WHENEVER possible, try to use items that are multipurpose.
The world is getting smaller and so, it seems, are apartments. Whether you embrace the tiny-living movement or have unwillingly had it thrust upon you, many people are living in smaller spaces these days and having to find creative ways to make it work. Small spaces have their benefits: they’re cheap, they’re simple, and they may force you to get rid of some of the junk you’ve been hauling around with you your whole life. And fortunately, it’s still possible to live large, even in the most miniscule space. There are plenty of ways to keep claustrophobia at bay. Here are ten of them:
1. Start paying attention to legs
No, not your legs (although walking into things can be a risk in small spaces) — your furniture’s. When a piece of furniture like a couch sits directly on the ground, it creates the feeling of a blocked-off space. But get a couch with legs, and suddenly it’s lighter, more shaped, and less of a burden. Plus, you can store stuff under it if comes to that. The “look for legs” rule doesn’t just apply to couches. Tables, chairs, and shelves all feel less like space-hogs when they’re standing rather than sitting. When in doubt, pin legs are always a great option: they’re light, thin, and a classic design feature.
2. Pay attention to your colours
It’s not a hard and fast rule that the small-apartment dweller must paint their space white, but if you’re susceptible to the feeling that walls are closing in on you, it might be a good option. Light colours tend to make a space feel more open, so take own claustrophobia into account, and if your tolerance is low, go light. Otherwise, you may find yourself relating a bit too much to Jack Nicholson in The Shining.
3. Avoid massive furniture pieces
Massive wardrobe? No. 10-seater couch? No. Sturdy yet lightweight desk? Yes please. Just like in the real world, real estate is valuable inside your apartment. So don’t use up a big chunk of it on one item unless it’s absolutely vital.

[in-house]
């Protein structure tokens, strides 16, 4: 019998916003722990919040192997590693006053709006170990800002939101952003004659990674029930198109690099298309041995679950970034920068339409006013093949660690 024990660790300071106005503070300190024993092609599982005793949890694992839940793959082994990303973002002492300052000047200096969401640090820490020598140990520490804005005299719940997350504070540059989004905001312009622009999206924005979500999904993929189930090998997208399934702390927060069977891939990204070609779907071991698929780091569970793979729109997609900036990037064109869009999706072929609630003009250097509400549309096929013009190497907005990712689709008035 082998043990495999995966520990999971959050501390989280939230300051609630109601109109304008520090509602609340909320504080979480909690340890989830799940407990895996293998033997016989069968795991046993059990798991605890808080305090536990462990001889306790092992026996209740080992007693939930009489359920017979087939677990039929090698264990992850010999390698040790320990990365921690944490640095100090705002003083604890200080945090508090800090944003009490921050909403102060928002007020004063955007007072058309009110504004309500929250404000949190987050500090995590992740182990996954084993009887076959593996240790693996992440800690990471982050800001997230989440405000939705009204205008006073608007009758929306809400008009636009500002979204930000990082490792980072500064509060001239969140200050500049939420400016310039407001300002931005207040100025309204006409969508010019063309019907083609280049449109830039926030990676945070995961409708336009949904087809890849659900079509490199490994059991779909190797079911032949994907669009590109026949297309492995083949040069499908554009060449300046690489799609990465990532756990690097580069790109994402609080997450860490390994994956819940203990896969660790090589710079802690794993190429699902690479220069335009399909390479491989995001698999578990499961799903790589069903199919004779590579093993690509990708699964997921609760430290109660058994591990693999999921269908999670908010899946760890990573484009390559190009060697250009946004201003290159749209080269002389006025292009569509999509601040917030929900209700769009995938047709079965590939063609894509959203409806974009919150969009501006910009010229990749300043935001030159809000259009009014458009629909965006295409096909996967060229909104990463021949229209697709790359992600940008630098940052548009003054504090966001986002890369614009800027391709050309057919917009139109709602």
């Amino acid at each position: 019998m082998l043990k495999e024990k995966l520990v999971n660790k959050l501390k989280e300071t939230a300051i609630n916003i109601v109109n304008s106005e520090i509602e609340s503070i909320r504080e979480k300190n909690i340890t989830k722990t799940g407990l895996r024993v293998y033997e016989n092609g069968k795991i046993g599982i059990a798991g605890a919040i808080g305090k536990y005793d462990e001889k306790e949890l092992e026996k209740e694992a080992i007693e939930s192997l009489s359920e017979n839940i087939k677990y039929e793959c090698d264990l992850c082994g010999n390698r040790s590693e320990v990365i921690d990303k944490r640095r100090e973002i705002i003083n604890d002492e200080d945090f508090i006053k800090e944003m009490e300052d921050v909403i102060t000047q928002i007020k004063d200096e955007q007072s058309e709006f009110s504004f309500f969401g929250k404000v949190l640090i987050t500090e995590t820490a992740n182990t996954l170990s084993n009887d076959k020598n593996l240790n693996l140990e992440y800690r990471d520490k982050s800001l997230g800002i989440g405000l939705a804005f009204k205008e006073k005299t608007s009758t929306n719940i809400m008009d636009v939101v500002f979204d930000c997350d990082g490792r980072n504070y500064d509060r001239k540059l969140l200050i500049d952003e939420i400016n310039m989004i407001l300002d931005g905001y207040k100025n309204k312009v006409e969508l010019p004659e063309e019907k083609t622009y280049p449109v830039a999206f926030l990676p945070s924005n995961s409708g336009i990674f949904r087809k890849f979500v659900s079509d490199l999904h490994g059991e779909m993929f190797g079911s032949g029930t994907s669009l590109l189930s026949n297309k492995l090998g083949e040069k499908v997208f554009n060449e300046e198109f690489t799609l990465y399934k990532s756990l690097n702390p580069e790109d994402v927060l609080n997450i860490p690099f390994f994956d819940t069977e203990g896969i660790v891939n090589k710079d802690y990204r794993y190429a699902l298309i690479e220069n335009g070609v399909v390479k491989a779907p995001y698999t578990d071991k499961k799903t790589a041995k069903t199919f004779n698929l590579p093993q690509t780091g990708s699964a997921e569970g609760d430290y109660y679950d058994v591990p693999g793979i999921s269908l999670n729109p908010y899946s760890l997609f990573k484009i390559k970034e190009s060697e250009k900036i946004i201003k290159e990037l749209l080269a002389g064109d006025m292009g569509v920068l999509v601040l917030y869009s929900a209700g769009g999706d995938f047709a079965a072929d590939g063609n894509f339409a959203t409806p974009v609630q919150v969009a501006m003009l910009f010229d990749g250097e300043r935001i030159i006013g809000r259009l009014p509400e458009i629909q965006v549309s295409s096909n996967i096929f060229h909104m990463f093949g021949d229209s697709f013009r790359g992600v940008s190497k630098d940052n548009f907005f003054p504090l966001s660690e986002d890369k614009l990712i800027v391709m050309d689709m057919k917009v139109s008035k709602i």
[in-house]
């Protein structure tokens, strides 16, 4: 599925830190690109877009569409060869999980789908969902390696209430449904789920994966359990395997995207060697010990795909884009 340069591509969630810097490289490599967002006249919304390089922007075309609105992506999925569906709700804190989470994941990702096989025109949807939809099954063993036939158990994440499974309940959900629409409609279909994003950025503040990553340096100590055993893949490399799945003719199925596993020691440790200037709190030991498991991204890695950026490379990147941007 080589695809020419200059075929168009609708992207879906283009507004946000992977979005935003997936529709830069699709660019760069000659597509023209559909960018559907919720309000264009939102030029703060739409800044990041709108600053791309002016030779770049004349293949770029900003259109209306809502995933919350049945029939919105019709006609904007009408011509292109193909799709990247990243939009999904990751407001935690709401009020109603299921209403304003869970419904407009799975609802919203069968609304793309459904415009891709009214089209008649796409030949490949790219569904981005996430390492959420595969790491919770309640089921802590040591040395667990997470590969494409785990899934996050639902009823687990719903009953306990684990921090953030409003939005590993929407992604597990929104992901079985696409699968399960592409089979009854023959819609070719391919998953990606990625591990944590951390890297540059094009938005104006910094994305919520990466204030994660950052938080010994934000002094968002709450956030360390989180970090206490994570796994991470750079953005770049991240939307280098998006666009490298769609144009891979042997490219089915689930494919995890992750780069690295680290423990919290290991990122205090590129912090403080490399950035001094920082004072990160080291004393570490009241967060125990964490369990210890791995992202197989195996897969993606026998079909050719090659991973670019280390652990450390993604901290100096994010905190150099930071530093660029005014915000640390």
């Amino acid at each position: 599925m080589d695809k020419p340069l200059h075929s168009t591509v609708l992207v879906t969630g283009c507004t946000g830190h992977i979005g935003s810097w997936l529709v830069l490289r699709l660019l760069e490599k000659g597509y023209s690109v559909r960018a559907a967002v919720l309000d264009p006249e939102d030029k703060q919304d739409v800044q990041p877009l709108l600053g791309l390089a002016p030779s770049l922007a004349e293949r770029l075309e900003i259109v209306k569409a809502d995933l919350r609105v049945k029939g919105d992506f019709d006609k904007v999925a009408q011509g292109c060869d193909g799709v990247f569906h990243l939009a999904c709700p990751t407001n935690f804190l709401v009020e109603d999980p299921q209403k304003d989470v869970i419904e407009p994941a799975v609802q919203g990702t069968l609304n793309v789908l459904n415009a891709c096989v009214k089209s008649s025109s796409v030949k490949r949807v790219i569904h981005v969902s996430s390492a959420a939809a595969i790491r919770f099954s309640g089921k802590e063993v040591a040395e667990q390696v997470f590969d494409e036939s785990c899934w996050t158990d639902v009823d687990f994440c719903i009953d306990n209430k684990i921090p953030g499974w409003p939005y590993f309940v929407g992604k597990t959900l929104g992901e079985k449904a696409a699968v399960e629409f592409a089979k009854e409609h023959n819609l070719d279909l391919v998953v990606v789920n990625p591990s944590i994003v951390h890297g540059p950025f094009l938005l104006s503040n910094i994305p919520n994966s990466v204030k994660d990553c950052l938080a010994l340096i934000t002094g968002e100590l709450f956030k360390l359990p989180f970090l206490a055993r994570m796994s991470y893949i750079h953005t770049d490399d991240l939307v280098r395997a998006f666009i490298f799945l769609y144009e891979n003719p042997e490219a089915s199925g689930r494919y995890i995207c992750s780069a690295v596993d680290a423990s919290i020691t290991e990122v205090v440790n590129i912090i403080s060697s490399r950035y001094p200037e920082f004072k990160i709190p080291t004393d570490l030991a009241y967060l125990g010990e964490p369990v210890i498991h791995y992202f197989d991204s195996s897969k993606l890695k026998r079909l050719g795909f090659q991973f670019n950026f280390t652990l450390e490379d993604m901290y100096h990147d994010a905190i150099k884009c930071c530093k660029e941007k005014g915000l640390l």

4. Go flat
If you haven’t already, it’s time to join the couch potatoes of the future and get a flatscreen TV. They take up less space, and they can be mounted on the wall or tucked away out of sight when you need a break. (High-resolution image quality is a nice perk too.) A giant, vintage, antennaed TV may look cool, but in a tiny apartment, utility sometimes must win out over nostalgia.
5. Try to use things in more than one way
Whenever possible, try to use items that are multipurpose. Think countertops that are also storage space, or couch beds, or drawers that fit inside of desks that fold into walls, that sort of thing. Hot tip: almost anything can be a chair if you put a cushion on it.
6. Find your curves
Straight lines can look boxy, so whenever you can get away from the modular look, do. Look for a round kitchen table, or a soft-edged desk, or an irregularly shaped rug. Curves will reframe the way you see a room, so it looks less like a cell and more like a unique, well-designed space.
7. Get a murphy bed
This one is ambitious. Acquiring and setting up a murphy bed can be arduous. But the reward is a big chunk of free square footage whenever you aren’t asleep. If you’re in a studio apartment, staring at your be all day may make it hard to embrace the world of wakefulness, so having the option of tucking it out of sight may benefit your energy levels and productivity as well.
9. Develop a rich life — outside your apartmentWe know, why go out when your apartment has your bed, your food, and your Netflix account? But spending too much time in a small space can start getting to you. Some psychologists even say that spending too much time in your tiny hideaway can lead to psychological distress, so it’s worth taking in the wider (and bigger) world from time to time. So go out, see friends, head to the library, go to the movies. And when you’re ready to go home, your apartment cocoon is still there waiting for you.
10. Be creativeNo two spaces are the same, so you have to work with what you get. Check out your apartment’s unique features and try to work with them. Figuring out how to make the most out of a small space can feel like a puzzle, so if you’re a problem-solver, you might enjoy figuring it out. And remember, no one else has to live in your space,
By Jessica Faulds